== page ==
Mid-term elections are seen as a referendum on the sitting president. The 2018 election may prove to be a reckoning for President Donald Trump and the Republican party. While the election will not prove to be a reckoning for the GOP in Arizona, the state will play an important role in the balance of political power in Congress.

Democrats likely to pick up one House seat

FiveThirtyEight predicts that the Democrats have a greater than 85 percent chance at retaking the House of Representatives. Using an 80 percent confidence interval, Democrats are expected to pick up between 21 and 59 seats. While it seems unlikely, it is not impossible that the Democrats fall just short of the necessary 24 seats they need to pick up in order to retake the House.

In order to retake the House, Democratic candidates need to flip Republican-held seats across the country. Of Arizona’s nine congressional districts, Republicans and Democrats are both expected to maintain control of four seats each. However, it appears that CD2 will flip from Republican to Democratic control.

The seat is currently held Martha McSally, who is not seeking reelection in order to run for Senate. In 2016, Rep. McSally defeated Democratic candidate Matt Heinz with 57 percent of the vote. FiveThirtyEight predicts that Democrat Ann Kirkpatrick will defeat Republican Lea Marquez Peterson by roughly 10 percent.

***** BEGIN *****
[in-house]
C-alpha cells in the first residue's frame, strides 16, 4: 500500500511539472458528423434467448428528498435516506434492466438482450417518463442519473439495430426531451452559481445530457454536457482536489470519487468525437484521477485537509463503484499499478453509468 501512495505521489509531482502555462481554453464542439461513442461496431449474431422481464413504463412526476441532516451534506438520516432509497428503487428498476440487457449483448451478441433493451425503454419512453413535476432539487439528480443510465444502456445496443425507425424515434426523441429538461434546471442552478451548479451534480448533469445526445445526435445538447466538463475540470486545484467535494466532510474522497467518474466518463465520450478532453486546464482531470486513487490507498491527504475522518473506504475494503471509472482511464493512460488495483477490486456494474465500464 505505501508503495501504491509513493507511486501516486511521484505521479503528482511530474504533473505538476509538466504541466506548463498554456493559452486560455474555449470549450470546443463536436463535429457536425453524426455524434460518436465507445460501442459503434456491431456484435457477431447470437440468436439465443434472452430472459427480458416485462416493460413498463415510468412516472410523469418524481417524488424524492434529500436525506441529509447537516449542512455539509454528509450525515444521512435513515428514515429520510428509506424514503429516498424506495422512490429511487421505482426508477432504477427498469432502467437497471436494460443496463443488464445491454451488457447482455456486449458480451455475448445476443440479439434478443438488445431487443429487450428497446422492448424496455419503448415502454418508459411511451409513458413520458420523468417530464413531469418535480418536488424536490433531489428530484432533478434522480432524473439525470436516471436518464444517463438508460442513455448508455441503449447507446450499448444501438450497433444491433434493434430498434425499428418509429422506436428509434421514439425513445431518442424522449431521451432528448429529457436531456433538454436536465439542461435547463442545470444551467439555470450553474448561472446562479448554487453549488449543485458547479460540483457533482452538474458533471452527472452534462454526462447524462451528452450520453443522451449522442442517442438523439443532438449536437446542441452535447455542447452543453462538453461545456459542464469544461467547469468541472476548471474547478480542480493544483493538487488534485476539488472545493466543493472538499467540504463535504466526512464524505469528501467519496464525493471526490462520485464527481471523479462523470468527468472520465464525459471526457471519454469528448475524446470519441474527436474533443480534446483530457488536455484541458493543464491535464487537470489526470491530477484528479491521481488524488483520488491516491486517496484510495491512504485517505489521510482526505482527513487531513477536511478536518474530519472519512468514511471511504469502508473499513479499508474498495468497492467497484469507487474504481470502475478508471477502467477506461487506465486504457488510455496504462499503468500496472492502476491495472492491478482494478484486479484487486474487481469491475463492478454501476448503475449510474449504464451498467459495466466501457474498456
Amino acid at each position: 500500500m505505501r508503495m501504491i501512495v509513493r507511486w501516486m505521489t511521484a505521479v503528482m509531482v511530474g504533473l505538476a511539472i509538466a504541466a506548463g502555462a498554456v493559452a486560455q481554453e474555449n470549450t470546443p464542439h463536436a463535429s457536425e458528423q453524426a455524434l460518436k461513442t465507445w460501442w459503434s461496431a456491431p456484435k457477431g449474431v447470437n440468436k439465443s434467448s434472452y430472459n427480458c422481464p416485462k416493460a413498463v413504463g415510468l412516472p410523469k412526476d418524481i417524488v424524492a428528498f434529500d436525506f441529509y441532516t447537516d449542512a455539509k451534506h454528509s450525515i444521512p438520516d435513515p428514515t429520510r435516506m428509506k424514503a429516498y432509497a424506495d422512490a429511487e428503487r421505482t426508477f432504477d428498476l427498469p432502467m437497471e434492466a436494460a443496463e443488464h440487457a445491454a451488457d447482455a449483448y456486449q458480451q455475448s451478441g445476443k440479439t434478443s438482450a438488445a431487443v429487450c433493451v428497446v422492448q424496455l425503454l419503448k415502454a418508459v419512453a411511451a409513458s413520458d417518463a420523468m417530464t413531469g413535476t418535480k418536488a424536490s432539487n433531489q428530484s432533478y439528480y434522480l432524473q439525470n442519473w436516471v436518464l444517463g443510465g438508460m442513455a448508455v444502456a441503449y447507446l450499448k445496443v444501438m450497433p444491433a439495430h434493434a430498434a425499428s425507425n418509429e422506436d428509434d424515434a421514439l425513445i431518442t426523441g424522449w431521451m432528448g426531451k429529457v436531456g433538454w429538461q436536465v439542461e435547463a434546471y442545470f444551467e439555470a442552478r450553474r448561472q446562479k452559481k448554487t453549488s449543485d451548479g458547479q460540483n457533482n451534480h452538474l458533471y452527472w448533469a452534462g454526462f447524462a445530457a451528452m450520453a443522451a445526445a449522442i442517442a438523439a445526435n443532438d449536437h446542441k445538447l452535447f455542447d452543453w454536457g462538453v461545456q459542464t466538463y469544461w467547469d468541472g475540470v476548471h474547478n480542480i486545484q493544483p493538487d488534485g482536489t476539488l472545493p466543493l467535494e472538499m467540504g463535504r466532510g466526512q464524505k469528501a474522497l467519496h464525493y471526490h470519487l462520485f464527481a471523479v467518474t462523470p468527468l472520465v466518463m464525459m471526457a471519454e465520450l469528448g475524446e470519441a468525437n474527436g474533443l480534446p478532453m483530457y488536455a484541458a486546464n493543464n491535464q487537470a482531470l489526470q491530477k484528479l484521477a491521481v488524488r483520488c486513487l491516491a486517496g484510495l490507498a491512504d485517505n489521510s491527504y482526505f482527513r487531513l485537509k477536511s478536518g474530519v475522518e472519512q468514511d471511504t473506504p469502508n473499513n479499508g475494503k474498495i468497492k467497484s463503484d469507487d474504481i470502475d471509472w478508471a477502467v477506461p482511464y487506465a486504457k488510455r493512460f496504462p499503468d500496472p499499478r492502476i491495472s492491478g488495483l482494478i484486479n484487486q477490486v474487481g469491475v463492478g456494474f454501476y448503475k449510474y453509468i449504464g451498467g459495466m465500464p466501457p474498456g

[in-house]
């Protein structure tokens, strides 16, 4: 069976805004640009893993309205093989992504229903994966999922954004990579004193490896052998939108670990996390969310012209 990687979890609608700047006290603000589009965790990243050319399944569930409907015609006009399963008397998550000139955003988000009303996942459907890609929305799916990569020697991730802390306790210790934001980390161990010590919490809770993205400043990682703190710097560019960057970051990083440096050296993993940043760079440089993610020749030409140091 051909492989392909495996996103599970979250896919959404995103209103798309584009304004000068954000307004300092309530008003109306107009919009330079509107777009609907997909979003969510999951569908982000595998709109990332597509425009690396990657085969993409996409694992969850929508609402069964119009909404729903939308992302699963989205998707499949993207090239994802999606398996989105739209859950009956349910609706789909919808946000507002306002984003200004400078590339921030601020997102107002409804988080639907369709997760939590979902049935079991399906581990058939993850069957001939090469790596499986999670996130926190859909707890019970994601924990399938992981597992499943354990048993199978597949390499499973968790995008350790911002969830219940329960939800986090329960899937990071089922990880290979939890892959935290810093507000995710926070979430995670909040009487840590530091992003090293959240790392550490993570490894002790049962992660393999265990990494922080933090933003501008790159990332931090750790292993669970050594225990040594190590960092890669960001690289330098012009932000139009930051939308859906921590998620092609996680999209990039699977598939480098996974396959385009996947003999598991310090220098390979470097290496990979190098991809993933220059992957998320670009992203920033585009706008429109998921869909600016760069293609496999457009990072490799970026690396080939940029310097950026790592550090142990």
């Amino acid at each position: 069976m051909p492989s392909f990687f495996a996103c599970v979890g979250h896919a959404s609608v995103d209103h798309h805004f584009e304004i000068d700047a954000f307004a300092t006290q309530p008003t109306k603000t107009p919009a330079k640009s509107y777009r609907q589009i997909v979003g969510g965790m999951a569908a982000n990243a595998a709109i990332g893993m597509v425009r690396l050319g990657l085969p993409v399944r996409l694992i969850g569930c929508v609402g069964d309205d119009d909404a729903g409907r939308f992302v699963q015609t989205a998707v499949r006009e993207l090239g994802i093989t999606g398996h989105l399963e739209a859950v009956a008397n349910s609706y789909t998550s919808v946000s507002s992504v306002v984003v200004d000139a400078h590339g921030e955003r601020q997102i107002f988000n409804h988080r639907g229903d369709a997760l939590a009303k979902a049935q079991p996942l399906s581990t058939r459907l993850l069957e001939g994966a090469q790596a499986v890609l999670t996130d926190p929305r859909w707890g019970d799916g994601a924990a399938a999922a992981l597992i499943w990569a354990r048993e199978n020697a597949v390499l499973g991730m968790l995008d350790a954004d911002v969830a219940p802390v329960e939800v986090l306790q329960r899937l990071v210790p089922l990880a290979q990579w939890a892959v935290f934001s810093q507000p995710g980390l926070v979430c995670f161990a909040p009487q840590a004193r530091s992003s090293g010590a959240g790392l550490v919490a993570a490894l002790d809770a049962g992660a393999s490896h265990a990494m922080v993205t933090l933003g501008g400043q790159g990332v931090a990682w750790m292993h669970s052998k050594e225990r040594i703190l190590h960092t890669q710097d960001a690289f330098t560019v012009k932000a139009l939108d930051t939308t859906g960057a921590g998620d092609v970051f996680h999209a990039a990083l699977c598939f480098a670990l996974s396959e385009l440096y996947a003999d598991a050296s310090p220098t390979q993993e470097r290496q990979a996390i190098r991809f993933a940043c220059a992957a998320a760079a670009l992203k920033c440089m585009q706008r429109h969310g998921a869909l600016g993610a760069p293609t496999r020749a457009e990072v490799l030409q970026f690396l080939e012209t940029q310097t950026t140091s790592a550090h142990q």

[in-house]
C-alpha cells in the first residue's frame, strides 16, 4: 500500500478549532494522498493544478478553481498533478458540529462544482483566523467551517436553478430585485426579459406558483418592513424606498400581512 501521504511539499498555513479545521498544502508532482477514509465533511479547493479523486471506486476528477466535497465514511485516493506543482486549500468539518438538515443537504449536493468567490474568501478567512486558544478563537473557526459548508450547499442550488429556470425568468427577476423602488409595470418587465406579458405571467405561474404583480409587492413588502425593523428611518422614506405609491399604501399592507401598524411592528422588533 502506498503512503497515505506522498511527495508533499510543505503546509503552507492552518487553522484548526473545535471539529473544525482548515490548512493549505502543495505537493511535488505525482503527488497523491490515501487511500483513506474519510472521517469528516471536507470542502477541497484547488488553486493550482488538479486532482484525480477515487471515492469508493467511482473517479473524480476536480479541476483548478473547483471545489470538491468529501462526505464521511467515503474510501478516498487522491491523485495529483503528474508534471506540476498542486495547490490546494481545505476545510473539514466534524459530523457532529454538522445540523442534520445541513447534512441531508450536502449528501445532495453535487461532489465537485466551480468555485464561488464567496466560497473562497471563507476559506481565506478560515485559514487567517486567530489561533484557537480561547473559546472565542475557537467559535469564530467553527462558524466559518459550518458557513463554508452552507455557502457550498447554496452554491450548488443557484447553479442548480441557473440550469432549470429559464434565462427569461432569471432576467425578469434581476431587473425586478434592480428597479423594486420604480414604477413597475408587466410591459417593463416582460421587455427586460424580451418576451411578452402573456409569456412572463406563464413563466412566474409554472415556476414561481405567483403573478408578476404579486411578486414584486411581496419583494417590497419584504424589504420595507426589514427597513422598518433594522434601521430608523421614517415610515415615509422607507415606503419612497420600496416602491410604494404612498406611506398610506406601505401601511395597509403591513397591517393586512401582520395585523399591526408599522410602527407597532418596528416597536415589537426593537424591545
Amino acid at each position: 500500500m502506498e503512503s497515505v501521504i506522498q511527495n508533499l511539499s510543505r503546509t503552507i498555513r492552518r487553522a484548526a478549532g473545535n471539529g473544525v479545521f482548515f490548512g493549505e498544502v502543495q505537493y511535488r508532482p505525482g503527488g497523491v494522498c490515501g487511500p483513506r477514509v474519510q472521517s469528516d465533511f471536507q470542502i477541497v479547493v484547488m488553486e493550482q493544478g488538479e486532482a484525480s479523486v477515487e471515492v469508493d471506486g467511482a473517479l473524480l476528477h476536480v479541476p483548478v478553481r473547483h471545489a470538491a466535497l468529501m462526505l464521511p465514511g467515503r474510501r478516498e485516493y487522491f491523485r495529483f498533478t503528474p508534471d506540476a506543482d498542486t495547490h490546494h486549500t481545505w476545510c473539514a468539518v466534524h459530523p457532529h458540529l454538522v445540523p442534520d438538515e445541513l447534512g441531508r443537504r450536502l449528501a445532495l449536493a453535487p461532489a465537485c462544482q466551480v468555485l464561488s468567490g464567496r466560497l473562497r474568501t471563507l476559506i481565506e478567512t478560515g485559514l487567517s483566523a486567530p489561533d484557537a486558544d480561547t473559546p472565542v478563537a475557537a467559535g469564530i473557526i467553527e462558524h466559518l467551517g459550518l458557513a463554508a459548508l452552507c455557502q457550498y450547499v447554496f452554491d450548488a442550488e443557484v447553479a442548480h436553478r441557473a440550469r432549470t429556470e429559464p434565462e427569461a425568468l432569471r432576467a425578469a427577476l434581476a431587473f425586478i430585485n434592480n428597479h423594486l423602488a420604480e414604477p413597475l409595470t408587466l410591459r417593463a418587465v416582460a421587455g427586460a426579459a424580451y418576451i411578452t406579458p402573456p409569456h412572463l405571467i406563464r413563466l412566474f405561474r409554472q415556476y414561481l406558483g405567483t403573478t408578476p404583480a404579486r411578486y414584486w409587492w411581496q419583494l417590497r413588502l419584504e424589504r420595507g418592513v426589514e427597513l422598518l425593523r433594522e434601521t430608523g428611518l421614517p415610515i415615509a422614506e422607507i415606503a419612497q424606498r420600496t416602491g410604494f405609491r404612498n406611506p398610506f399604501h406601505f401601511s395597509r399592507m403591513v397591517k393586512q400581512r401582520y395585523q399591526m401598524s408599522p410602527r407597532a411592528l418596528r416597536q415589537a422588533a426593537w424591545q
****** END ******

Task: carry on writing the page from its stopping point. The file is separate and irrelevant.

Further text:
Possibility to flip a Senate seat blue

The Senate race to replace retiring Senator Jeff Flake is neck-and-neck between two congresswomen: Republican Martha McSally and Democrat Kyrsten Sinema. Both are incredibly accomplished women who attempted to stake a reputation as a moderate in the House of Representatives.

FiveThirtyEight rates the race as a lean democratic with a 5 in 8 chance for Sinema. However, the forecasted vote share is incredibly tight with expected to win by just 1.6 percent.

Arizona will hold a special election in 2020 for the seat currently held by Jon Kyl who was appointed by Governor Doug Ducey after the death of John McCain. Therefore, the loser in Tuesday’s election could attempt to run for Senate again, although she will assuredly face a primary challenger from the extreme end of her party.

Near impossibility to unseat Governor Ducey

While the congressional elections look as good as they ever have for Democrats in Arizona, the same cannot be said for the gubernatorial race.

Governor Doug Ducey is running for reelection and is poised to win handily. In 2012 Ducey defeated Fred DuVal with 53.4 percent of the vote.

FiveThirtyEight gives Ducey a 79 in 80 chance of winning reelection. He is expected to outperform his 2012 victory when he defeated Fred DuVal with 53.4 percent of the vote. The forecasted vote share this time is 55.9 percent for Ducey and 42.2 percent for Democratic candidate David Garcia.